18 Nov 2012

What's Next?

Courtesy freedigitalphotos.net
 As I have noted I am currently completing my service year teaching in a public school. This experience has really opened my eyes to the many inadequacies of the educational system in Nigeria. One of the things I am finding disheartening is not at the secondary school level but at the tertiary level. A lot of students that finish secondary school never quite make into university because of many barriers.  I feel like a fraud sometimes when I tell my students that they just have to pas WAEC and JAMB to make it into university or polytechnic.

The truth is that the tertiary institutions we have in this country do not have enough space to handle the glut of students that are completing secondary school in this country. Admission is like a golden ticket that only a few and privileged get to have. These students left behind form a cadre of talented individuals who never quite the get the chance to develop skills that would allow them to fit into 21st century careers. Even among those that make it to university in Nigeria, there are many who are not able to get the quality of education needed for modern jobs.

Something finally made sense to me today! I had just started reading an article on theguardian.co.uk, when something clicked. What if we directed these students through e-education channels. Instead of insisting students go through brick and mortar institutions, how about we tap into open networks of courses? There are many firms that are now challenging the notion that university education should be done in physical buildings. The United Kingdom of course is groundbreaking with its internationally recognised Open University. There are open education resources like Udacity, Khan Academy, Coursera that are popping up to offer these online classes for free. Coursera for example offers classes directly from some of the best institutions in the world. The teachers in most of these free classes are passionate academics that are leading within their fields.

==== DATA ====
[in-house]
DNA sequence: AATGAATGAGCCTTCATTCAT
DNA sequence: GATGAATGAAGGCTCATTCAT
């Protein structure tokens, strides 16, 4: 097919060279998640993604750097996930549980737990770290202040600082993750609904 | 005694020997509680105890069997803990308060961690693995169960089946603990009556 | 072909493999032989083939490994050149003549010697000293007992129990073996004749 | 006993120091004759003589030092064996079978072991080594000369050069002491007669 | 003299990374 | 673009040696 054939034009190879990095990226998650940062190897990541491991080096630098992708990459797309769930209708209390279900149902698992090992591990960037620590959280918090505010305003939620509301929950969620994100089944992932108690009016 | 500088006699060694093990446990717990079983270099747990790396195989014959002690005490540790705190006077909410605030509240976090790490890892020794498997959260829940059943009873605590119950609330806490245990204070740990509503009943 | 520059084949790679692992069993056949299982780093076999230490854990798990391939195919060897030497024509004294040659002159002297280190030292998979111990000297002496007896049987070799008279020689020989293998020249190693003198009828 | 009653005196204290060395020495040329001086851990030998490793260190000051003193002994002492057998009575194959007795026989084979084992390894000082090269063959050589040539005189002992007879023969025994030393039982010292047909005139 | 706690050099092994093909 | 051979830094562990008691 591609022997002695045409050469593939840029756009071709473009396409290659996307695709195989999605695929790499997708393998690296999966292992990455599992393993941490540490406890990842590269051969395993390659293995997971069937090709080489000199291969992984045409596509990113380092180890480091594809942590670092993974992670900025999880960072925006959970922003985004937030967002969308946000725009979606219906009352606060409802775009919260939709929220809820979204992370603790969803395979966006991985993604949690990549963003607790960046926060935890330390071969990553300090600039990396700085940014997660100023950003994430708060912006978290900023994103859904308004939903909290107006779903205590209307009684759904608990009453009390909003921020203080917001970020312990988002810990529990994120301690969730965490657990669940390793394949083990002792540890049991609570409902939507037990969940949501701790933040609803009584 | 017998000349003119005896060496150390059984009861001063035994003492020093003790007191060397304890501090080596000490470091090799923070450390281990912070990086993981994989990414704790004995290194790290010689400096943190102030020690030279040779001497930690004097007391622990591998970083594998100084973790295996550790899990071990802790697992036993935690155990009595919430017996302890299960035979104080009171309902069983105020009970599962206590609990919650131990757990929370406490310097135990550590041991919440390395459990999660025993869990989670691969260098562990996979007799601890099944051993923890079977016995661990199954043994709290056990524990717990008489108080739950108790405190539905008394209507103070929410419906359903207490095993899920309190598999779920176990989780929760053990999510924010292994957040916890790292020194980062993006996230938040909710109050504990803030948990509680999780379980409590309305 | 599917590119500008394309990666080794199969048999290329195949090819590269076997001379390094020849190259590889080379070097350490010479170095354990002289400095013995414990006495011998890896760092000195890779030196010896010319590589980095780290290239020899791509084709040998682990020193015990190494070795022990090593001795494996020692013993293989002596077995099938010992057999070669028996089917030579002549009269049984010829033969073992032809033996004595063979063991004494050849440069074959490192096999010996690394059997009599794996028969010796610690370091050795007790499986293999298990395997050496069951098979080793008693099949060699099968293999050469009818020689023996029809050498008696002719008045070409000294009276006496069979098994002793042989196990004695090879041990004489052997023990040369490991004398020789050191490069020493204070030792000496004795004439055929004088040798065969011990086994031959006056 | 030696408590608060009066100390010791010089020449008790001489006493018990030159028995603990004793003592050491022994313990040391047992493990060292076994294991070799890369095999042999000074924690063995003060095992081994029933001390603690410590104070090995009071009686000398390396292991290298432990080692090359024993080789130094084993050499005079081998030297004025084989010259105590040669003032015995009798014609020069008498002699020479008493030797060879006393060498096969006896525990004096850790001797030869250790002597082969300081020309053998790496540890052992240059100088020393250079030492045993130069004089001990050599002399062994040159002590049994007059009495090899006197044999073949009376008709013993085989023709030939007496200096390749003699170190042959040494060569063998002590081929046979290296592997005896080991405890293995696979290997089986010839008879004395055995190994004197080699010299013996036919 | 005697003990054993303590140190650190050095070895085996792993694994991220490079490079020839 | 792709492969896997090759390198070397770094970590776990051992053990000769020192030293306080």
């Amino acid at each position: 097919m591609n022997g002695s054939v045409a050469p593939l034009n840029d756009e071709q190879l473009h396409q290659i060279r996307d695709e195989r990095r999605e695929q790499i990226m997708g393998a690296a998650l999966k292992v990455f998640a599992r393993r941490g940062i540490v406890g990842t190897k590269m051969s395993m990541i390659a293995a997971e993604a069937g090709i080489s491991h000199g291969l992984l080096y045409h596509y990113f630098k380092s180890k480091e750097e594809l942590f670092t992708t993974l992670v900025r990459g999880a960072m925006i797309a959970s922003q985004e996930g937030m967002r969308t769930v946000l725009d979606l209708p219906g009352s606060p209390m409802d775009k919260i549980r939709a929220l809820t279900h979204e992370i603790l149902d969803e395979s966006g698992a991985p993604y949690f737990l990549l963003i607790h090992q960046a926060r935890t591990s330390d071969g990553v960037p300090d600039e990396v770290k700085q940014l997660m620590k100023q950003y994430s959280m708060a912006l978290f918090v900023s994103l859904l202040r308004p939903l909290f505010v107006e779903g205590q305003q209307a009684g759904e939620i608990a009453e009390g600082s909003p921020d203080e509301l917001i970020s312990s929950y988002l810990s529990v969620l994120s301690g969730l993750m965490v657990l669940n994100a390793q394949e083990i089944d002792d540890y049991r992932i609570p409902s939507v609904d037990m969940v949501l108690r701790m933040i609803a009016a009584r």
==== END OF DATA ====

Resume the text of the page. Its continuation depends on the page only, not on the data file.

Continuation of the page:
For third world countries like Nigeria where resources can be quite limited, these firms offer an opportunity for world-class education to a group of students that may otherwise not have a chance to be educated. Of course, there are barriers to entry into this free education for Nigerian students. First is that many students are not computer-literate. This is not a massive hurdle because many of these online courses don’t require you to be able to perform miracles on PC. Plus, their literacy would improve as they spend time completing their e-classes. The big hurdle though is the lack of access to computers and internet to complete coursework. Equipment is a massive infrastructural hurdle in Nigeria’s education system. However, if this hurdle can be addressed, it opens a path to knowledge for these students.

Although these classes don’t grant credits or degrees, obtaining knowledge even without formal certification can make a big difference.

[Editor's Note: We're of the opinion this is the future of education. Already world class universities are positioning themselves to teach the world online. E.g. EdX provides certificates for their classes and those classes are online versions of the same classes being taught on campus.  Visit the resources section of the wiki for links to e-learning resources]



by Sinmi
2012 9JEducation.org work-study

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